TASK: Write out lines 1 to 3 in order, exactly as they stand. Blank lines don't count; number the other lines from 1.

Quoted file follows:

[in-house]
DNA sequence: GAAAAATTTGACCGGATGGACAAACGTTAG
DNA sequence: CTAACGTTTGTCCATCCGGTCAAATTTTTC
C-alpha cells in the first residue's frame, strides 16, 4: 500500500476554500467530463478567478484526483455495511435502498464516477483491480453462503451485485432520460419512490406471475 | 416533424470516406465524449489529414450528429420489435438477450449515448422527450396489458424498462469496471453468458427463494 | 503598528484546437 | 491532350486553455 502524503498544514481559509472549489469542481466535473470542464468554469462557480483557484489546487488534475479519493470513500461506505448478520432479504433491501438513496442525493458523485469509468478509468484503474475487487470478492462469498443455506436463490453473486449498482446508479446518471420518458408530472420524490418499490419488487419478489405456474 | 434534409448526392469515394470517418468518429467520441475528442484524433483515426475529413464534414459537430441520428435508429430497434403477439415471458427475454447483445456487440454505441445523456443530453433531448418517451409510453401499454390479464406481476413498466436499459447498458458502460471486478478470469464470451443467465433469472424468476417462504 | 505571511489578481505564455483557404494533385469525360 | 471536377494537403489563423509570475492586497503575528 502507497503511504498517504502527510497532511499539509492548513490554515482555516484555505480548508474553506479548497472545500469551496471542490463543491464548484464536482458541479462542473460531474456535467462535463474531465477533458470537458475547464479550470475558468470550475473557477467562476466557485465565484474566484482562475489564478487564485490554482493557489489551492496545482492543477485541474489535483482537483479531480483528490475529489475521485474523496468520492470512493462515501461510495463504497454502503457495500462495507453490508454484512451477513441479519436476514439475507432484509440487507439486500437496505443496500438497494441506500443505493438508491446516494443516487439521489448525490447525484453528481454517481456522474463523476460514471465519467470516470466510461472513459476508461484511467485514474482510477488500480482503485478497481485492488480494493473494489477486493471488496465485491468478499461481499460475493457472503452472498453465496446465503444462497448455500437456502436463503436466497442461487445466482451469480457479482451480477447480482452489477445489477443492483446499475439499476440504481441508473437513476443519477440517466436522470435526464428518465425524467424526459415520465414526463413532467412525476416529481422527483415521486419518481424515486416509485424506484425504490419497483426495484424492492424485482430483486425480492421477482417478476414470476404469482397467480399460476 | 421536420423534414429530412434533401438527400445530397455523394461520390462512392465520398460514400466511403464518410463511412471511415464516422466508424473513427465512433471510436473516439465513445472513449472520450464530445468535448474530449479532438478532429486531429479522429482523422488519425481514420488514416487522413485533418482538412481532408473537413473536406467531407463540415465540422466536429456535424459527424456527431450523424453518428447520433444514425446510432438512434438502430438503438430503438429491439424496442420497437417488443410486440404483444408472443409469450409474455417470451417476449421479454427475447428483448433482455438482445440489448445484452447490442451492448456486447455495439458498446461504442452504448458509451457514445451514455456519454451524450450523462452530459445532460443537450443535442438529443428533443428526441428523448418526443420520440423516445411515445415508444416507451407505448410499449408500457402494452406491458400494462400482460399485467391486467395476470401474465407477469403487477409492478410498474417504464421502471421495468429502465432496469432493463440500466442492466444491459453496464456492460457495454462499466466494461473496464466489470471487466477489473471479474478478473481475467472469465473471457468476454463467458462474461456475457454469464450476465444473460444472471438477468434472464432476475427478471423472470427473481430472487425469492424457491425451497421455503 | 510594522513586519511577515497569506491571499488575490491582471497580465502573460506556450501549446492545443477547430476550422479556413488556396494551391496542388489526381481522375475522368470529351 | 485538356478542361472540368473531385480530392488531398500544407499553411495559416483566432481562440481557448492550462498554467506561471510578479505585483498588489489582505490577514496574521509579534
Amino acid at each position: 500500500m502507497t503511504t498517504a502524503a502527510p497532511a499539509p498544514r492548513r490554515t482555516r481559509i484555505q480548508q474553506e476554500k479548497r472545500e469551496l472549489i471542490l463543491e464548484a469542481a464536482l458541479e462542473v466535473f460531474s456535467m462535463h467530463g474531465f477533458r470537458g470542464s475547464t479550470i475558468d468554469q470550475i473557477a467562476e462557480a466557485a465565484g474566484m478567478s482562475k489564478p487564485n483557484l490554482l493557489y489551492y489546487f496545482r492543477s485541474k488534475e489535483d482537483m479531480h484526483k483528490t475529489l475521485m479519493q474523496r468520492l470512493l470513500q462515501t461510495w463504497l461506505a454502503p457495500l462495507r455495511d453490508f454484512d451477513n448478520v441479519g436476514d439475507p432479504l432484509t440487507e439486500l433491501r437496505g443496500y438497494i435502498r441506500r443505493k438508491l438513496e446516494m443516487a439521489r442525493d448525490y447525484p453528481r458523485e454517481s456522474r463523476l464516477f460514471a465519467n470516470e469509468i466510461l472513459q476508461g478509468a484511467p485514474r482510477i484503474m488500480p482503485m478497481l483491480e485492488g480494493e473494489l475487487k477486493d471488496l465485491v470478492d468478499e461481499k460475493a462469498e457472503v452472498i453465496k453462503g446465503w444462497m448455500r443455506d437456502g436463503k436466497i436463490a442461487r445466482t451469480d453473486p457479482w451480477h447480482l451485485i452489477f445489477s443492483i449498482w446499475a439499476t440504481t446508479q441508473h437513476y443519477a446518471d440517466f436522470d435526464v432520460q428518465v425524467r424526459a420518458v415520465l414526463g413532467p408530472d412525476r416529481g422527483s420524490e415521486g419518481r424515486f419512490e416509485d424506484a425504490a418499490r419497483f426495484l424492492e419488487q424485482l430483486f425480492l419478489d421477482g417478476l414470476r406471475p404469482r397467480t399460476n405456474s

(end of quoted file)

[in-house]
DNA sequence: GAAAAATTTGACCGGATGGACAAACGTTAG
DNA sequence: CTAACGTTTGTCCATCCGGTCAAATTTTTC